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Motor setup on House of Balsa Decathlon

Old 06-29-2008, 03:19 AM
  #1  
kargo
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Default Motor setup on House of Balsa Decathlon

Hello!

Has anyone here built the House of Balsa Super Decathlon? Does anyone have any suggestions on motor size? I'm thinking the gp 35-30-950 but have been told I might be able to use a smaller one and that if I use a higher kv I can lower the prop size (a sticking point witht the 35-30-950).

Here is a link to the kits specs

http://www.houseofbalsa.com/store/st...wCgcZE4xg9K3x2

Thanks in advance for your help.
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Old 06-29-2008, 02:01 PM
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Default Decathlon Power?

Hello Kargo, Welcome to Wattflyer!
I have the same kit (unbuilt) and would say the advice you received is correct. The Great Planes 35-30-950 is about one size too big for this model.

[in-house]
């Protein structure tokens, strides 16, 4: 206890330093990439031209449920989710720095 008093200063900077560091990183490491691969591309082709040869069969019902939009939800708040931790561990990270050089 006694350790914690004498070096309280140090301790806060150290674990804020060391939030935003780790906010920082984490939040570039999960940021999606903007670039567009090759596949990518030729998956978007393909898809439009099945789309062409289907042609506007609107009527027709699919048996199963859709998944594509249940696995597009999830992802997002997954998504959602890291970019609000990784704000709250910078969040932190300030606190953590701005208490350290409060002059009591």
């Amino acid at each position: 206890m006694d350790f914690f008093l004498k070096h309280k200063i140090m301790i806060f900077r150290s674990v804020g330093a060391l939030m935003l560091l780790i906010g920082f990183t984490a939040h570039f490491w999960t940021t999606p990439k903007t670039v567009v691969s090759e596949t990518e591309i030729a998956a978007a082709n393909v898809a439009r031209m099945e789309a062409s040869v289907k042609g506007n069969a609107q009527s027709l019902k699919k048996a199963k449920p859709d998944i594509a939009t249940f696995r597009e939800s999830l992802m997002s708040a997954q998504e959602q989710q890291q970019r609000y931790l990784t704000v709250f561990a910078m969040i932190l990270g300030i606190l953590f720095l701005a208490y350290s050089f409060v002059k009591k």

http://www3.towerhobbies.com/cgi-bin...XLWT9&P=M#tech
In addition to being heavy (nearly 2-1/2 ounces), the low Kv means a larger prop and 296 watts of power for a 1-1/2 lb model is pretty extreme. Yes, some flyers are successful with 150 W/Lb, but I'd suggest going down one size, and a higher Kv, like the GP 28-30-1250.
Lighter, smaller, uses a smaller prop and still has about 200 Watts (constant) output.
http://www3.towerhobbies.com/cgi-bin...?&I=LXLWT7&P=M
Unless you're looking for true 3D and vertical performance. In that case, the 28-30-1450 at 255 W might be a better choice.
http://www3.towerhobbies.com/cgi-bin...?&I=LXLWT8&P=M
All of this depends on your building and flying experience, also. If you're starting out in kit-building, typically the models come out heavier than they will later. This means it will require more power. And if you're very experienced in 3D flying, you might find the "28's" too mild for your taste.
Perhaps you'll get some other, more experienced recommendations here, but I'd say 200-250 Watts should be plenty for a lightly-built model.
Good Luck!
Ron